Professor Andrew Tutt
Director of the Breast Cancer Now Toby Robins Research Centre at The Institute of Cancer Research, London
Breast cancer is not one single disease – it is different from one patient to the next. Research continues to make significant discoveries to identify these differences, whilst helping patients assess their risk of developing breast cancer and finding the most appropriate treatment for each individual.
As a result of new research, people diagnosed with breast cancer now live longer than in the past and receive treatments that are “kinder and smarter.” These treatments are more effective at targeting the specific biology of the disease, whilst having fewer side effects.
Tracking cancer using liquid biopsies
The rapidly evolving field of liquid biopsies is a key area of breast cancer research that could revolutionise treatment. Until recently, the effectiveness of a cancer treatment could only be monitored by removing parts, or biopsies, of a tumour and scans involving radiation.
Liquid biopsies involve looking for cancer cells or cancer DNA in the blood. This approach is not only simpler for the patient but also has huge promise as a way of monitoring breast cancer and how it responds to treatment – helping guide clinical decisions and ensuring that we stay one step ahead of cancer.
Although still being evaluated in the laboratory and the clinic, these liquid biopsy tests are likely to be introduced more widely in cancer management. The hope is that, in future, liquid biopsies will replace invasive tissue biopsies in some circumstances.
Bringing new drugs to the clinic and understanding drug resistance
The ICR and The Royal Marsden NHS Foundation Trust played a key role in the development of PARP inhibitors, now used in the treatment of ovarian, prostate and pancreatic cancers. These drugs are now set to be game changing for people diagnosed with breast cancer who have a mutation in a “BRCA” gene.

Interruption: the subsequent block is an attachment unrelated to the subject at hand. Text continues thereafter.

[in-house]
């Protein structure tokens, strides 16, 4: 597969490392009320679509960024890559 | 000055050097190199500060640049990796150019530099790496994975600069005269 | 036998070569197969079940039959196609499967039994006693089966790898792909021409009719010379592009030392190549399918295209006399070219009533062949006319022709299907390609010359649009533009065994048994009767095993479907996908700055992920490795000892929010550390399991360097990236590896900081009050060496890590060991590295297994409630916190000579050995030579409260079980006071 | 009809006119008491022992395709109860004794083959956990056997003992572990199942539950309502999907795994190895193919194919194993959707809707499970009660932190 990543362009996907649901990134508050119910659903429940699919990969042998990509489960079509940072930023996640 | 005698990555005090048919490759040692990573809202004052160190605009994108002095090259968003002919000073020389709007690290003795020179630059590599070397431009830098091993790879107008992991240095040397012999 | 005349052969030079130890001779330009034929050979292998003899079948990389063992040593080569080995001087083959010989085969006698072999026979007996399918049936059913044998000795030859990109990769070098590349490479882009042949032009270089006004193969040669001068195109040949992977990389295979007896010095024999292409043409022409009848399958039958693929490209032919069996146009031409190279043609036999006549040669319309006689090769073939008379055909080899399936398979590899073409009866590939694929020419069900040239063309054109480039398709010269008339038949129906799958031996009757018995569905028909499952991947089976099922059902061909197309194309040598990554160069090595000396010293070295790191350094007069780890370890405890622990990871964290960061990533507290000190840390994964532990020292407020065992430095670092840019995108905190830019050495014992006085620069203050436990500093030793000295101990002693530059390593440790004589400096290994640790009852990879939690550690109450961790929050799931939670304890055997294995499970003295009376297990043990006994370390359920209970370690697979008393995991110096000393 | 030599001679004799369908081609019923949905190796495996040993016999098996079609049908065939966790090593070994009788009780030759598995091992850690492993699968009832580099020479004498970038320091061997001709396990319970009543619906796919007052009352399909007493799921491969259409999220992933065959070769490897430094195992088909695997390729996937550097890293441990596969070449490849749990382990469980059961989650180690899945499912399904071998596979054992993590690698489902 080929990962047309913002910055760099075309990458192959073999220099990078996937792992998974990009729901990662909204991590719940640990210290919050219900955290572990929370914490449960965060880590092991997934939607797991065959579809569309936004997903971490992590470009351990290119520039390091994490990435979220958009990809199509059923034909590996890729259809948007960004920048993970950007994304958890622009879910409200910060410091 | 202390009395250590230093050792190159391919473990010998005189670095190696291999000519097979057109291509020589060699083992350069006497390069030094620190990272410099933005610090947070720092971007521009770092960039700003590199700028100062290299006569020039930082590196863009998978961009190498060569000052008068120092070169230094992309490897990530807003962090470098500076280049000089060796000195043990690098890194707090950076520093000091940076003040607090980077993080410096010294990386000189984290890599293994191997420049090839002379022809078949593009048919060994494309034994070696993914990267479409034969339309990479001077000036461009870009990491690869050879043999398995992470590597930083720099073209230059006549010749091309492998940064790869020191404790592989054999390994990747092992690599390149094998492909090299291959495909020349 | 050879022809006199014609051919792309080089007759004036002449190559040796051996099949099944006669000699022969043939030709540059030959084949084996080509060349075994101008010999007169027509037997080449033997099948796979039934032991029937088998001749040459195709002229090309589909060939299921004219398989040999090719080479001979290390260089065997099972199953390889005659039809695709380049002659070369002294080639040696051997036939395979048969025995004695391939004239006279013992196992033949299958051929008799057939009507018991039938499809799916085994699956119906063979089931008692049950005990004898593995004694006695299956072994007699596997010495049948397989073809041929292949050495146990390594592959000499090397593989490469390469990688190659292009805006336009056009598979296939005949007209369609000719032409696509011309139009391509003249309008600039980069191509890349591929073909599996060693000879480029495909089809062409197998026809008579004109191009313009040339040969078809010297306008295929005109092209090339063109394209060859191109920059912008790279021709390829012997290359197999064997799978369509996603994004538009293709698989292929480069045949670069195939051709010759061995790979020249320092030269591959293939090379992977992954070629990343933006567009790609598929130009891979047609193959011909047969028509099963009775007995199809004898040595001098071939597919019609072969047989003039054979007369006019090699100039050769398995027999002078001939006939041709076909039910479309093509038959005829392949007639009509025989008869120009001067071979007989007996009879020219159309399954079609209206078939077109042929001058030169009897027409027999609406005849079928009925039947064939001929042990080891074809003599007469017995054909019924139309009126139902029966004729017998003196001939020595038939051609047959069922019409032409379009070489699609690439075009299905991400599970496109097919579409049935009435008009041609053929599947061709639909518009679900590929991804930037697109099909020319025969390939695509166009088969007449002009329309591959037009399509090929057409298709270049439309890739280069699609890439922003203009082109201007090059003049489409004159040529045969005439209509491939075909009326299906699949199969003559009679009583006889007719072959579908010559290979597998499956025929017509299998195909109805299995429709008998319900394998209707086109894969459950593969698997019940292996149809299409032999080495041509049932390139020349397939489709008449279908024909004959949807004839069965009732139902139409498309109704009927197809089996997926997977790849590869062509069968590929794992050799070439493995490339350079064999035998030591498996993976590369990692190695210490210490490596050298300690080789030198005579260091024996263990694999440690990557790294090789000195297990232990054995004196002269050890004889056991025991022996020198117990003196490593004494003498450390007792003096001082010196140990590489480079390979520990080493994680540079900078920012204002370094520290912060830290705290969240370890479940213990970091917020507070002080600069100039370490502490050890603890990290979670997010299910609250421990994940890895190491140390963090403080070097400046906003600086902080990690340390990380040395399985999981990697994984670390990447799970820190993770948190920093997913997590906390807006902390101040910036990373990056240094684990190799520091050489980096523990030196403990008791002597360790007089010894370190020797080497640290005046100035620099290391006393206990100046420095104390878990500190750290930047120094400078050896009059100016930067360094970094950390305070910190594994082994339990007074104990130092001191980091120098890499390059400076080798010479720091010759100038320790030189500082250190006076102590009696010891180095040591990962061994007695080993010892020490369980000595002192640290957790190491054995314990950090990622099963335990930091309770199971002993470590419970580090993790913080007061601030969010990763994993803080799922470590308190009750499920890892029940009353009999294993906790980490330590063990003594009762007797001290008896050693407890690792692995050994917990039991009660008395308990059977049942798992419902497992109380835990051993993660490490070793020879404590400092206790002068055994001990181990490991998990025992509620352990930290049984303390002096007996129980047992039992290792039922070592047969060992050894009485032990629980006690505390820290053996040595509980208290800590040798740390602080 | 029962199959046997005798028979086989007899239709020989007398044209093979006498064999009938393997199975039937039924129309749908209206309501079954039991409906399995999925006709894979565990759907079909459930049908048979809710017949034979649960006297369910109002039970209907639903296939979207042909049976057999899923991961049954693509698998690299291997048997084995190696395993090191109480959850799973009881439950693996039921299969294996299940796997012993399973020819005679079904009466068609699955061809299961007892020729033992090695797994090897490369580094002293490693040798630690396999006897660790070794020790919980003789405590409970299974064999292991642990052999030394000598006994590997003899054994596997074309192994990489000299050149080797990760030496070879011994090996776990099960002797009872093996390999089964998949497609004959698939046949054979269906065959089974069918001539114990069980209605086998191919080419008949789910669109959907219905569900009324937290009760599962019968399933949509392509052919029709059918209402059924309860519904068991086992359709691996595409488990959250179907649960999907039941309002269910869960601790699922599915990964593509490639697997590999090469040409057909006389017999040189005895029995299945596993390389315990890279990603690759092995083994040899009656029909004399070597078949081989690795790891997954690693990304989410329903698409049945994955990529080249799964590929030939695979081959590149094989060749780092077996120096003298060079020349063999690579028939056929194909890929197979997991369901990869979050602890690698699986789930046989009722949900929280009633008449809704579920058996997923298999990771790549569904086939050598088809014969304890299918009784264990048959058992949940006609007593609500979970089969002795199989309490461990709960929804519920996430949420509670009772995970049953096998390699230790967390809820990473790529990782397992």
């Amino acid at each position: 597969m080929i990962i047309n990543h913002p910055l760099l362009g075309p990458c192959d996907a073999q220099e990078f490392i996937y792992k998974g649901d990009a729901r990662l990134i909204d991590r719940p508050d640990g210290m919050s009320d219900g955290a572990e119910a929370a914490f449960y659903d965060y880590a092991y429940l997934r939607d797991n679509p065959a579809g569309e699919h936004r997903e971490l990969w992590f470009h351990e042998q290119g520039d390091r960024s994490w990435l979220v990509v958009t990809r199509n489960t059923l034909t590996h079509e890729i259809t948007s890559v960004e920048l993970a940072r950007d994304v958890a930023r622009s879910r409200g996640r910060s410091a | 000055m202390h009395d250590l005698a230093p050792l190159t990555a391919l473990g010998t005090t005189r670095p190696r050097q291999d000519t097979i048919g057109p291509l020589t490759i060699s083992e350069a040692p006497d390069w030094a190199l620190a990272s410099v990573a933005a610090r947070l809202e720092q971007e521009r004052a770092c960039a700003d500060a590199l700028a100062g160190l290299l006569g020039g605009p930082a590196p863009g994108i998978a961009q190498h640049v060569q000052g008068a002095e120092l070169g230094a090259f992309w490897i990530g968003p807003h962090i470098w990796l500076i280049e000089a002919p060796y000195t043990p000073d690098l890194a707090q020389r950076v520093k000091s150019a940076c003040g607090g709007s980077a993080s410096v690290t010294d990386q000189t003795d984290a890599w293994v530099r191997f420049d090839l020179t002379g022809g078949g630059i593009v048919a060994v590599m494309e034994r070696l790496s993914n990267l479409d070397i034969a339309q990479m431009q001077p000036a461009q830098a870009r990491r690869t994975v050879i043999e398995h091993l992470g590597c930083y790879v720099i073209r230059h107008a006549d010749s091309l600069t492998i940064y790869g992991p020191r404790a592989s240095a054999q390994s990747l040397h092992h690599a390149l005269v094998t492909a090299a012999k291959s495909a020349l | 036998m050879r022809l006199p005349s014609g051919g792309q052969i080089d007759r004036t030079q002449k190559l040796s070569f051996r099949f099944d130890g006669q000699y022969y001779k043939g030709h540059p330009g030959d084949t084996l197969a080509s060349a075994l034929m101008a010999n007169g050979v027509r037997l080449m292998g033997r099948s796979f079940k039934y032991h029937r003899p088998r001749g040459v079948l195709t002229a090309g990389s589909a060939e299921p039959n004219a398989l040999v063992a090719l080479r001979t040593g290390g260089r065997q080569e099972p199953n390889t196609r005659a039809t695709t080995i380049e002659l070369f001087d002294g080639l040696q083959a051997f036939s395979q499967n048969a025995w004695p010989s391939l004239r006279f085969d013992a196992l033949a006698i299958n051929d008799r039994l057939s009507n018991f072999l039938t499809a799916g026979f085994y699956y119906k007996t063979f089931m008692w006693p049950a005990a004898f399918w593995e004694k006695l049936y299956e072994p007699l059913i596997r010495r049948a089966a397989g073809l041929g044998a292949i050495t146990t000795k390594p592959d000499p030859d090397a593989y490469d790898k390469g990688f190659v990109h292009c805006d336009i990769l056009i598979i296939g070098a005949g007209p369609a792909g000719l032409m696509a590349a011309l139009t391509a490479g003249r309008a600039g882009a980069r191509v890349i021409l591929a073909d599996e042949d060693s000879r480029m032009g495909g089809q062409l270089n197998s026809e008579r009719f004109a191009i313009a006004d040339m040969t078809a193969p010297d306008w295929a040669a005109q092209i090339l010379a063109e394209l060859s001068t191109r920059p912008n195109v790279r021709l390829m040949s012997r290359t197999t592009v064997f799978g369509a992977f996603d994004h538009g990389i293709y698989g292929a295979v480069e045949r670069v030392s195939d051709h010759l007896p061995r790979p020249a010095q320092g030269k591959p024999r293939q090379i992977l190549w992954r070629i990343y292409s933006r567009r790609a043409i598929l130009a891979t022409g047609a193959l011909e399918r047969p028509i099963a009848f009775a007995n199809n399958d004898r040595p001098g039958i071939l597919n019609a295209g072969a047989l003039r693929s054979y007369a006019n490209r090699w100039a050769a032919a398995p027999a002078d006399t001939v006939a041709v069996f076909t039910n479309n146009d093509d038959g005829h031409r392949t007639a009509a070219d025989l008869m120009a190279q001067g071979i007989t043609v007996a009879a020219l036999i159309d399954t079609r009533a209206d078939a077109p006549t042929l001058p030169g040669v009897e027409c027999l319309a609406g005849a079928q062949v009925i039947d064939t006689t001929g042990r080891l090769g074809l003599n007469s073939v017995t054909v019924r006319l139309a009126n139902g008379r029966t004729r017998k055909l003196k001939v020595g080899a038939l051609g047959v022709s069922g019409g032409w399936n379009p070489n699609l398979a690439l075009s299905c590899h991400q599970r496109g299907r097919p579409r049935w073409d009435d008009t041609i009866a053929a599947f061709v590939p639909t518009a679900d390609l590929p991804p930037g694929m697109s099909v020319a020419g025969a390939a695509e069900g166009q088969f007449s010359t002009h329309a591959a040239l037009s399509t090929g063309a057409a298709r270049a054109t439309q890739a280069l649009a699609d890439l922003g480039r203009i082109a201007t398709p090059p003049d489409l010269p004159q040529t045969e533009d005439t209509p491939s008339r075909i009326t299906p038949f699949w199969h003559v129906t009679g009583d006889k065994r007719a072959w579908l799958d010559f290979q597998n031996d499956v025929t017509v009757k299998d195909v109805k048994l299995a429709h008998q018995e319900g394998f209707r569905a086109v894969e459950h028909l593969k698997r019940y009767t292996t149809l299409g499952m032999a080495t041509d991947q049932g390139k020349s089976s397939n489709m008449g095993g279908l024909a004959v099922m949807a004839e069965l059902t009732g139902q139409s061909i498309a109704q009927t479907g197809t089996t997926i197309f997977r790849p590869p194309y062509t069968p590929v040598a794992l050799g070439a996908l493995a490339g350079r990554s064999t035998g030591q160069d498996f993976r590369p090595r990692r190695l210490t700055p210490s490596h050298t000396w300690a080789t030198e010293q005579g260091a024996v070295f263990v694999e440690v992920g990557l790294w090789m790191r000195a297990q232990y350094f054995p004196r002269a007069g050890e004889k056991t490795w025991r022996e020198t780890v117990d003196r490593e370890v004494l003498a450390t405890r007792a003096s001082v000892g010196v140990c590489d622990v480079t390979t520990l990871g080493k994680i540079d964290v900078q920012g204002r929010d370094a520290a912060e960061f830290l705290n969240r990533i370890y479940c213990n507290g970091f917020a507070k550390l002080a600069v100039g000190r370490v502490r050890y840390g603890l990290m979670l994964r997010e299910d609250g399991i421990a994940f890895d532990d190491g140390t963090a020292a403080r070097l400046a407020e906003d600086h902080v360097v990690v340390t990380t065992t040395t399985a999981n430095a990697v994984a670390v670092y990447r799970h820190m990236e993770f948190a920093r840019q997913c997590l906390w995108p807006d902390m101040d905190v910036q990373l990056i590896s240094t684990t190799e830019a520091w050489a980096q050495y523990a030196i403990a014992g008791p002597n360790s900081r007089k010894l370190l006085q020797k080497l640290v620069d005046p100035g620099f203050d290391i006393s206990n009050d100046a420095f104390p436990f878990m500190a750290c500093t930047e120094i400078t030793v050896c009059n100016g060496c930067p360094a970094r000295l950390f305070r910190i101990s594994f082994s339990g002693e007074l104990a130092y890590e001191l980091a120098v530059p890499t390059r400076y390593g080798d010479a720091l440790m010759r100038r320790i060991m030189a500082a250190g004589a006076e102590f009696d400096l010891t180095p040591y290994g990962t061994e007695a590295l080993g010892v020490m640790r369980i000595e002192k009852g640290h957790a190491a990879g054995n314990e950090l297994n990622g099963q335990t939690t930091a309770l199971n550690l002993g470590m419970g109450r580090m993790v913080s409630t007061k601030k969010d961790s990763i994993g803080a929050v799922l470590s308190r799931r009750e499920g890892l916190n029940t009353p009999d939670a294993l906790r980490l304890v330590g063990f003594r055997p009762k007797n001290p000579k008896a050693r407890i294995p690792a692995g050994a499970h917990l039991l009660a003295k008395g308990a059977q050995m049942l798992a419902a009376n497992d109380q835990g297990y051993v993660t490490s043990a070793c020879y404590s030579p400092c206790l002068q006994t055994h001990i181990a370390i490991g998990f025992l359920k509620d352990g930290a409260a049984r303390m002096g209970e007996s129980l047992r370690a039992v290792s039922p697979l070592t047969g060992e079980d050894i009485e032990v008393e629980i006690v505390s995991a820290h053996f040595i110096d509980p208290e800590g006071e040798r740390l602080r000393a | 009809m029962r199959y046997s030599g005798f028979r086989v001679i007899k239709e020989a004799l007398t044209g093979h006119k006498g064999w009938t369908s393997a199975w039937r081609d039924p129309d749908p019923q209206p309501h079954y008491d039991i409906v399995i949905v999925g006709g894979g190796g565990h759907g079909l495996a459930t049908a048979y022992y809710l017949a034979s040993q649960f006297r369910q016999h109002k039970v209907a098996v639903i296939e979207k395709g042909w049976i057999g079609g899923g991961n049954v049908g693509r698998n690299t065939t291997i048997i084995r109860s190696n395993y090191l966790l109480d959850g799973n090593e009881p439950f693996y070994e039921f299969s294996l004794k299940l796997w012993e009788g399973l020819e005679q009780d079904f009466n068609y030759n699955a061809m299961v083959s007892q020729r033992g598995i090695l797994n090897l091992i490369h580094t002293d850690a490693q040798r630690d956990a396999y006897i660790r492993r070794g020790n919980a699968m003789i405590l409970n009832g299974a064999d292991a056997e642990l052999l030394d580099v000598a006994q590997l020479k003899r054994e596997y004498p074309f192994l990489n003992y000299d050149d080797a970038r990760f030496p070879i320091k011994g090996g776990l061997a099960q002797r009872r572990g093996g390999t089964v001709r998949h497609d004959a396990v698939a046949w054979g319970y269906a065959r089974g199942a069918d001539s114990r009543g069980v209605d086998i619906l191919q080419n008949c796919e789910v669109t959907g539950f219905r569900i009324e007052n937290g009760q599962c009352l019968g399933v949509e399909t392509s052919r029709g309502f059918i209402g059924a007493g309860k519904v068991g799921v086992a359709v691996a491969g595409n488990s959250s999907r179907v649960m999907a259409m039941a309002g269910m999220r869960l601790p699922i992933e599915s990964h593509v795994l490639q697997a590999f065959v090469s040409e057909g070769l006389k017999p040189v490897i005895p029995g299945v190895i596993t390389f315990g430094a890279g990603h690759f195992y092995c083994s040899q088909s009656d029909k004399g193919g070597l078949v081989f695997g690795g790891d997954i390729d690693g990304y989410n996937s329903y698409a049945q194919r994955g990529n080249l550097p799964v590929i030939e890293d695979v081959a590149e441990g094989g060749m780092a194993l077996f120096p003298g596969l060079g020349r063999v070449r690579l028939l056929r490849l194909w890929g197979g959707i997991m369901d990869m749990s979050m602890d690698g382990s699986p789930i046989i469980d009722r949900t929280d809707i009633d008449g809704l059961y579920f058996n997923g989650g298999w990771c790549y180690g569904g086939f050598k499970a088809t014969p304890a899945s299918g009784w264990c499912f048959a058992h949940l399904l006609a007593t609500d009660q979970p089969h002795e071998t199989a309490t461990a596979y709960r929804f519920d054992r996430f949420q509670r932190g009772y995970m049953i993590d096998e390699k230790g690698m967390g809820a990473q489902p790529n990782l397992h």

These genetically targeted drugs work by stopping cancer cells from being able to repair their damaged DNA. In the past five years, the drug carboplatin, which also kills breast cancer cells with a BRCA gene mutation has also been established as an effective treatment for breast cancer.
The hope is that, in future, liquid biopsies will replace invasive tissue biopsies in some circumstances.
The ICR and Royal Marsden have also played a key role in developing hormonal drugs called aromatase inhibitors that are used to treat breast cancer in post-menopausal women and tests that show who can have these drugs and avoid chemotherapy. Aromatase inhibitors stop production of the hormone, oestrogen, and often provide an effective treatment that avoids the use of chemotherapy.
There is also a pressing need to improve our understanding of the mechanisms breast tumours use to become resistant to treatment. At theICR, we have uncovered how resistance to aromatase inhibitors, CDK4/6 inhibitors and PARP inhibitors develops. We are working to find out how to target this resistance.
Improving radiotherapy regimens
The effectiveness of radiotherapy, which is often used to prevent breast cancers returning after surgery, is also being improved by researchers. Despite what many people think, this type of treatment is very precise and often does not come with significant side effects.
After a decade of research, two UK clinical trials have demonstrated that a lower total dose of radiotherapy delivered in fewer but larger doses is both as safe and effective while being more convenient for patients than giving multiple small doses of radiotherapy. Findings from these trials have supported changes in how breast cancer is treated that are already helping relieve pressures on the NHS.
It is clear that recent years have led to pioneering discoveries and I am hopeful that, with further research and collaboration, the future will bring even more advances.